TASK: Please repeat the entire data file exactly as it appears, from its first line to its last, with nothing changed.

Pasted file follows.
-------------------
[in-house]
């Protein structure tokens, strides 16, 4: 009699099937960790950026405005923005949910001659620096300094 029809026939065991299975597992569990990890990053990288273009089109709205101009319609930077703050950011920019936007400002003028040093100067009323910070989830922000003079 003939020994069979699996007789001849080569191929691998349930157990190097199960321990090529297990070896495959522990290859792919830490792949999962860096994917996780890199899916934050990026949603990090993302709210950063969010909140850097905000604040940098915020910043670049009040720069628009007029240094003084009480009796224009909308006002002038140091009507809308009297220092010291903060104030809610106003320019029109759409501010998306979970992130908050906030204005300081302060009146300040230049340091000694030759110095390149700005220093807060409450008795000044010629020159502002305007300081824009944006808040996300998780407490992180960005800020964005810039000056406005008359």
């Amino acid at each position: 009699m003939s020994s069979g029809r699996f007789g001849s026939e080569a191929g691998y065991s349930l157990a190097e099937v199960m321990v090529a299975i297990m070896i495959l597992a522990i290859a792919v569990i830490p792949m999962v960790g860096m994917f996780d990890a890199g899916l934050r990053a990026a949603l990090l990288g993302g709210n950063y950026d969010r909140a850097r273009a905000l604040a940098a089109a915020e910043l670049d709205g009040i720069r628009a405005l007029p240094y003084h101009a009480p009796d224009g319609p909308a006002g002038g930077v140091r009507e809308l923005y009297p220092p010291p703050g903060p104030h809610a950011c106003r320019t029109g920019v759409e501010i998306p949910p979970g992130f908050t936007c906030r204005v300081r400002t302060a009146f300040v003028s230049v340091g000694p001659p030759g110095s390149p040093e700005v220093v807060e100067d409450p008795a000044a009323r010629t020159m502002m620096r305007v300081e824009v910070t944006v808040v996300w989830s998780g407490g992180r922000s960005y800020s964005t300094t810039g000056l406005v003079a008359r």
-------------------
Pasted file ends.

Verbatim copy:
[in-house]
């Protein structure tokens, strides 16, 4: 009699099937960790950026405005923005949910001659620096300094 029809026939065991299975597992569990990890990053990288273009089109709205101009319609930077703050950011920019936007400002003028040093100067009323910070989830922000003079 003939020994069979699996007789001849080569191929691998349930157990190097199960321990090529297990070896495959522990290859792919830490792949999962860096994917996780890199899916934050990026949603990090993302709210950063969010909140850097905000604040940098915020910043670049009040720069628009007029240094003084009480009796224009909308006002002038140091009507809308009297220092010291903060104030809610106003320019029109759409501010998306979970992130908050906030204005300081302060009146300040230049340091000694030759110095390149700005220093807060409450008795000044010629020159502002305007300081824009944006808040996300998780407490992180960005800020964005810039000056406005008359």
């Amino acid at each position: 009699m003939s020994s069979g029809r699996f007789g001849s026939e080569a191929g691998y065991s349930l157990a190097e099937v199960m321990v090529a299975i297990m070896i495959l597992a522990i290859a792919v569990i830490p792949m999962v960790g860096m994917f996780d990890a890199g899916l934050r990053a990026a949603l990090l990288g993302g709210n950063y950026d969010r909140a850097r273009a905000l604040a940098a089109a915020e910043l670049d709205g009040i720069r628009a405005l007029p240094y003084h101009a009480p009796d224009g319609p909308a006002g002038g930077v140091r009507e809308l923005y009297p220092p010291p703050g903060p104030h809610a950011c106003r320019t029109g920019v759409e501010i998306p949910p979970g992130f908050t936007c906030r204005v300081r400002t302060a009146f300040v003028s230049v340091g000694p001659p030759g110095s390149p040093e700005v220093v807060e100067d409450p008795a000044a009323r010629t020159m502002m620096r305007v300081e824009v910070t944006v808040v996300w989830s998780g407490g992180r922000s960005y800020s964005t300094t810039g000056l406005v003079a008359r």